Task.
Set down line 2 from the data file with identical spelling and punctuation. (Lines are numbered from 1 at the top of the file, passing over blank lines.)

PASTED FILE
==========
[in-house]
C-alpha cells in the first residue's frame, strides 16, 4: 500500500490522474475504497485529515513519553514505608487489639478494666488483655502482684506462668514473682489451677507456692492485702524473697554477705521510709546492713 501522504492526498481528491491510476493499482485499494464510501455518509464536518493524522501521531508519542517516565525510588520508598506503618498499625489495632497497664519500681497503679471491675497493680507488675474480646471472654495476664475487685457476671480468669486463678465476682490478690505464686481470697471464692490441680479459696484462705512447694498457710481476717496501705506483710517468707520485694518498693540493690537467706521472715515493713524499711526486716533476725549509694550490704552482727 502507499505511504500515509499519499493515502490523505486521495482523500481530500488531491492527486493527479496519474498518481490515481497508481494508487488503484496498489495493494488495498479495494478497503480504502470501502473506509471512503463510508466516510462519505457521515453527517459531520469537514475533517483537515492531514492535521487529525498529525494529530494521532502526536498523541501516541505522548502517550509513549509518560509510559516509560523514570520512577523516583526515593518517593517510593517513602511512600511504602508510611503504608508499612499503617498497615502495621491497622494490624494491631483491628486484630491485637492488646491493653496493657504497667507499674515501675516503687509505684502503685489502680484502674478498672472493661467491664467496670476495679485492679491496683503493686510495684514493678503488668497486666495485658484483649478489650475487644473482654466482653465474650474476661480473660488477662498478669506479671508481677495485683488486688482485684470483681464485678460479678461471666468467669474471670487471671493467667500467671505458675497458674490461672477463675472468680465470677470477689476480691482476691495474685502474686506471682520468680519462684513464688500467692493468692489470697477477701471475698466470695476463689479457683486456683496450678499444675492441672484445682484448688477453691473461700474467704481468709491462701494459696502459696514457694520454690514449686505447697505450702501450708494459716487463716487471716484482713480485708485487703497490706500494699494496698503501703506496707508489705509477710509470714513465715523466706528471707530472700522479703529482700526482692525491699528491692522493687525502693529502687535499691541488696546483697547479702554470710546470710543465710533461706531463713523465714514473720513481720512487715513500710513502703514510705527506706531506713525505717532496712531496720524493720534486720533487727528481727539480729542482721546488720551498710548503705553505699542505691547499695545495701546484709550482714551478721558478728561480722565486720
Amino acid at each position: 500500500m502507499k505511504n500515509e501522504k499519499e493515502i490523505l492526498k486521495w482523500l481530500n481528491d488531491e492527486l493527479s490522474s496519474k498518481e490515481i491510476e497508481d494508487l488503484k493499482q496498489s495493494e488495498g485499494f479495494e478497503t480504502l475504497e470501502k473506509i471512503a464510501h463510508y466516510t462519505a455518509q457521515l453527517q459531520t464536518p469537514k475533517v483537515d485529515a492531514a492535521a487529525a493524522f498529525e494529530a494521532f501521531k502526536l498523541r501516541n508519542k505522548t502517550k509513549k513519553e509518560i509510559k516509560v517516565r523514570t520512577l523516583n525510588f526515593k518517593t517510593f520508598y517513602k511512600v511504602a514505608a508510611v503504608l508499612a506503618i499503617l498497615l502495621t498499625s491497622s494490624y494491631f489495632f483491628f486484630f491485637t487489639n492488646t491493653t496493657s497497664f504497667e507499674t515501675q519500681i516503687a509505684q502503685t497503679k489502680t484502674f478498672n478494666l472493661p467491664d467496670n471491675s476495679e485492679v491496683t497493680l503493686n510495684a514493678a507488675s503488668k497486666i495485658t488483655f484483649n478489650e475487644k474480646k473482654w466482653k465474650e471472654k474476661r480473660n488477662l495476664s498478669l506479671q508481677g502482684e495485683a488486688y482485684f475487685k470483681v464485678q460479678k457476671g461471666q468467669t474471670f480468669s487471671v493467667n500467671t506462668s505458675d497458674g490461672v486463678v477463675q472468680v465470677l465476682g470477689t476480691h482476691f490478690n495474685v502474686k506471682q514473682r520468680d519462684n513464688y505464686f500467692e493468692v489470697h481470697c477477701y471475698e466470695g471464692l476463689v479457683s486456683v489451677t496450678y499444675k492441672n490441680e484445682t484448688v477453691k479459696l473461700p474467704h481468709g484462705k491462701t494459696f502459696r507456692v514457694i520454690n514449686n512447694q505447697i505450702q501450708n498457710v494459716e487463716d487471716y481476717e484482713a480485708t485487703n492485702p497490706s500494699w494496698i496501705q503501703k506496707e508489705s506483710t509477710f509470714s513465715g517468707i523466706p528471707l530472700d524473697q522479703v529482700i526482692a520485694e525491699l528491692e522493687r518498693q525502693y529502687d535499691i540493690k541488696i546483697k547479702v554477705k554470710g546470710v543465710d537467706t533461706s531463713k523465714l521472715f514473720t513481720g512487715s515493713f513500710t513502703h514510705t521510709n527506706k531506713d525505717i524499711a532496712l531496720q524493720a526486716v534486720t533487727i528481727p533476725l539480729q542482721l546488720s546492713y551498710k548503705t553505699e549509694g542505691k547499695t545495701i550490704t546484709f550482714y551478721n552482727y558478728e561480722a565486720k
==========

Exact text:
C-alpha cells in the first residue's frame, strides 16, 4: 500500500490522474475504497485529515513519553514505608487489639478494666488483655502482684506462668514473682489451677507456692492485702524473697554477705521510709546492713 501522504492526498481528491491510476493499482485499494464510501455518509464536518493524522501521531508519542517516565525510588520508598506503618498499625489495632497497664519500681497503679471491675497493680507488675474480646471472654495476664475487685457476671480468669486463678465476682490478690505464686481470697471464692490441680479459696484462705512447694498457710481476717496501705506483710517468707520485694518498693540493690537467706521472715515493713524499711526486716533476725549509694550490704552482727 502507499505511504500515509499519499493515502490523505486521495482523500481530500488531491492527486493527479496519474498518481490515481497508481494508487488503484496498489495493494488495498479495494478497503480504502470501502473506509471512503463510508466516510462519505457521515453527517459531520469537514475533517483537515492531514492535521487529525498529525494529530494521532502526536498523541501516541505522548502517550509513549509518560509510559516509560523514570520512577523516583526515593518517593517510593517513602511512600511504602508510611503504608508499612499503617498497615502495621491497622494490624494491631483491628486484630491485637492488646491493653496493657504497667507499674515501675516503687509505684502503685489502680484502674478498672472493661467491664467496670476495679485492679491496683503493686510495684514493678503488668497486666495485658484483649478489650475487644473482654466482653465474650474476661480473660488477662498478669506479671508481677495485683488486688482485684470483681464485678460479678461471666468467669474471670487471671493467667500467671505458675497458674490461672477463675472468680465470677470477689476480691482476691495474685502474686506471682520468680519462684513464688500467692493468692489470697477477701471475698466470695476463689479457683486456683496450678499444675492441672484445682484448688477453691473461700474467704481468709491462701494459696502459696514457694520454690514449686505447697505450702501450708494459716487463716487471716484482713480485708485487703497490706500494699494496698503501703506496707508489705509477710509470714513465715523466706528471707530472700522479703529482700526482692525491699528491692522493687525502693529502687535499691541488696546483697547479702554470710546470710543465710533461706531463713523465714514473720513481720512487715513500710513502703514510705527506706531506713525505717532496712531496720524493720534486720533487727528481727539480729542482721546488720551498710548503705553505699542505691547499695545495701546484709550482714551478721558478728561480722565486720